This right here is the key to any man’s heart (or lady, for that matter). The ribeye comes from the rib area of the animal…go figure. Once the bones are removed from the rib, you’re left with a boneless ribeye, which can either be cut into individually steaks, or left in the larger format as a Boneless Ribeye Roast.
The rib runs from the loin (where you’ll find the New York Steak), up towards the neck (or chuck). Nowadays, these sections are produced with a total of 7 ribs. Years ago you’d get 8 ribs, but in today’s production the first rib (or last) is left on the Shortloin. My guess on this is that since the Shortloin generally carries a higher price tag, beef processors figured out they could shift a few pounds from a lesser priced cut (relatively speaking) to one that sells for more.
Because the rib is directly next to the loin, one end of the ribeye will look similar in shape to the New York Steak, and as you move further towards the chuck, you’ll have more of the ribcap, or spinalis dorsi, muscle appear.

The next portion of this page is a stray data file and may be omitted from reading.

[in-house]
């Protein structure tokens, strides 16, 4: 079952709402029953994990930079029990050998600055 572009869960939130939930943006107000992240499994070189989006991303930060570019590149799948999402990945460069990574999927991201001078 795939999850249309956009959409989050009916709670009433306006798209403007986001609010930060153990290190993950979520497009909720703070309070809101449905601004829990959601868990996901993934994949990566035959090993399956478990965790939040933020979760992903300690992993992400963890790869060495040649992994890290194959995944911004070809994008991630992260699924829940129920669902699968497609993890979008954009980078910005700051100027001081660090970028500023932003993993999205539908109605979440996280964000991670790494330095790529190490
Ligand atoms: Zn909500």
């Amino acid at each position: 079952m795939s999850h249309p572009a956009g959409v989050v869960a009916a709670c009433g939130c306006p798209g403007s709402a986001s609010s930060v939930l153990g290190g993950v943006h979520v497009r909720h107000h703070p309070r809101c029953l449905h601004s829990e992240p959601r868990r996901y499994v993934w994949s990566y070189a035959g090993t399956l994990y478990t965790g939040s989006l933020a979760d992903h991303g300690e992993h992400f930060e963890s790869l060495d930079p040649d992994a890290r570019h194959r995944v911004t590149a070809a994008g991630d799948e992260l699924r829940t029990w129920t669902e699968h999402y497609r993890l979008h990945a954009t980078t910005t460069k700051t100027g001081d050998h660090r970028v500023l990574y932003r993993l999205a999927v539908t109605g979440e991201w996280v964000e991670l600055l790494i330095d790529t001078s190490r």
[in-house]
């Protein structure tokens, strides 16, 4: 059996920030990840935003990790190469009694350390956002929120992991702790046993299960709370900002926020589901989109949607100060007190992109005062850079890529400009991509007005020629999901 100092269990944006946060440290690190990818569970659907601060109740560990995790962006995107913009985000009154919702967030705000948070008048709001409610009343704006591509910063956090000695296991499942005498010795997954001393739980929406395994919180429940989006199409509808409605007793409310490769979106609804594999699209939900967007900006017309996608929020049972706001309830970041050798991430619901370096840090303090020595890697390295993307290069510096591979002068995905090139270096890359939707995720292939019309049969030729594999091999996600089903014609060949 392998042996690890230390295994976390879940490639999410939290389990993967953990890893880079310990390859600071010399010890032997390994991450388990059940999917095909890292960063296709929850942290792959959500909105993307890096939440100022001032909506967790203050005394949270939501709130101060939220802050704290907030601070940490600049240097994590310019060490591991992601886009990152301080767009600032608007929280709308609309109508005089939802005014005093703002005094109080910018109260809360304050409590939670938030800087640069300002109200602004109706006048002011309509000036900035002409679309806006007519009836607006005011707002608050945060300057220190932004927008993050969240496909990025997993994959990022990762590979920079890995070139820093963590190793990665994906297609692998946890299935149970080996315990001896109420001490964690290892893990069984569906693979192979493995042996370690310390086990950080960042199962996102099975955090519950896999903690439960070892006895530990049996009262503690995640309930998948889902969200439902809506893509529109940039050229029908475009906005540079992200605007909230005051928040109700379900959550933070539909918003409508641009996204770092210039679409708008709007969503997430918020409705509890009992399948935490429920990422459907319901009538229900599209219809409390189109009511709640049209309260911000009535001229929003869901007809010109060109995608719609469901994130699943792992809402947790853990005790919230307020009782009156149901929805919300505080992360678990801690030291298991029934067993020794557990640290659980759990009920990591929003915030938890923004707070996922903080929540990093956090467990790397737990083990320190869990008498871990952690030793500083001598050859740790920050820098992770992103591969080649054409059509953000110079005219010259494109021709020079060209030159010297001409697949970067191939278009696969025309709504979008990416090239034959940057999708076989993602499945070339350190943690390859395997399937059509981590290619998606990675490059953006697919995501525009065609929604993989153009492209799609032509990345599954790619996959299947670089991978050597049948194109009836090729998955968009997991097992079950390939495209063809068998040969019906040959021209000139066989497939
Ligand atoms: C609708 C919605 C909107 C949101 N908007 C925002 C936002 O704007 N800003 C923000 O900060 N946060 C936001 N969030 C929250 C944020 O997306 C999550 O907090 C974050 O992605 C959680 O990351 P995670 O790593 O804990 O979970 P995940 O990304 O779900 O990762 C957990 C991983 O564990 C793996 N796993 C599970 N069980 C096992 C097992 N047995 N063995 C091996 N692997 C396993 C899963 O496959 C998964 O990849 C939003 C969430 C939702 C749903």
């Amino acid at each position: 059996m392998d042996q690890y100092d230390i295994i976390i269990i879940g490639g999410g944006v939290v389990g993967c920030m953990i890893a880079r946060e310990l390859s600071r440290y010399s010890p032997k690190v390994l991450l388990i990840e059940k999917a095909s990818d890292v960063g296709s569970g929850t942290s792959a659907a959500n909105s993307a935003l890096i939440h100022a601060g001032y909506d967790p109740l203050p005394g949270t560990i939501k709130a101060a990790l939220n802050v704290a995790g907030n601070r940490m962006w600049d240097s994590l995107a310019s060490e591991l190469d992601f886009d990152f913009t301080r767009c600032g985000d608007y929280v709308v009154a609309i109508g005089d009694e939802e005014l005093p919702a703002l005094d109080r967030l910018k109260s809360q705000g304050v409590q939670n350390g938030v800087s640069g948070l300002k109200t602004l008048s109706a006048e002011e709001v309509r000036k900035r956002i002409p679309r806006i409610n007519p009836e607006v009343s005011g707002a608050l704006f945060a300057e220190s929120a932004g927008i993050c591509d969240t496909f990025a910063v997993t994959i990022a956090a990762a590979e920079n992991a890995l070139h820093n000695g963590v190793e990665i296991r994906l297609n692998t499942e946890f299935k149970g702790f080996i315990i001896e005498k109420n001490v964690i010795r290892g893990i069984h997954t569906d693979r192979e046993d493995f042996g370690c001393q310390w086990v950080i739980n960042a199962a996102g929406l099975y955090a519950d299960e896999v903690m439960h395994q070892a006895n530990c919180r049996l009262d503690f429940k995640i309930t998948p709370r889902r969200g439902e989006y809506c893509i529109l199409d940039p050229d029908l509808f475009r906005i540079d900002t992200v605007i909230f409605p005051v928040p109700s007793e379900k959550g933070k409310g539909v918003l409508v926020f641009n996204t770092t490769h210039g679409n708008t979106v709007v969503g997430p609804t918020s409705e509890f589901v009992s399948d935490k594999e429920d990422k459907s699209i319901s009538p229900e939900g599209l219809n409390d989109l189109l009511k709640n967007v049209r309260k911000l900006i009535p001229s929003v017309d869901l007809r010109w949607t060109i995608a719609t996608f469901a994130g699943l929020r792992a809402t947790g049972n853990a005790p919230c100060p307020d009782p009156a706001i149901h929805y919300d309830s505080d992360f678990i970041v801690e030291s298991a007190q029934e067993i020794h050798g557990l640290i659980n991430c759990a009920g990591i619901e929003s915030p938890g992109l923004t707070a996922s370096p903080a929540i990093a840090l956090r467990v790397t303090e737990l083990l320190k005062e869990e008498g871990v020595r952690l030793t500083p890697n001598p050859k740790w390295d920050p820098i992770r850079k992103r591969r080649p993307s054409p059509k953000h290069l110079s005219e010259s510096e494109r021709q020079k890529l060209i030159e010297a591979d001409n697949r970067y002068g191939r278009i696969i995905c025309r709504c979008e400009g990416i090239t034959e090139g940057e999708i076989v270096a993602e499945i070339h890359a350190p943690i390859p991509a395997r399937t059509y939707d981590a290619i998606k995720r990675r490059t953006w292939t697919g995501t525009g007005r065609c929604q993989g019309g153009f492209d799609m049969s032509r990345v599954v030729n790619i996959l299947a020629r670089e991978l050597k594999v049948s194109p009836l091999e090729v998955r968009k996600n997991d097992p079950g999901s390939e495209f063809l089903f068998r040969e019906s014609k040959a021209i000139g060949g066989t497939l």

What gives the Ribeye its dramatic flavor, in addition to the dry aging, is the amount of fat and marbling; this is what sets it apart from the New York.
Personally I believe that the Ribeye gains the most from the dry aging process, in relation to the other premier cuts. There’s an inherent depth of flavor in the Ribeye that beats many other cuts, but if you were looking from a tenderness standpoint, it wouldn’t rank first (that honor rests with the Filet Mignon).
Of the “Top 3” cuts of beef; Filet Mignon, New York, and Ribeye, the Ribeye will rank number 1 in flavor, and number 3 in tenderness. Keep in mind, however, what it’s up against in the tender department; those two are hard to beat. Some die hard USDA Prime fans find the Filet Mignon too tender, in fact. In addition to the inherent flavor that Ribeyes have, when combined with the punch that Dry Aged beef packs, there is simply nothing more flavorful. For true beef lovers, a USDA Prime dry aged Ribeye is the pinnacle of perfection.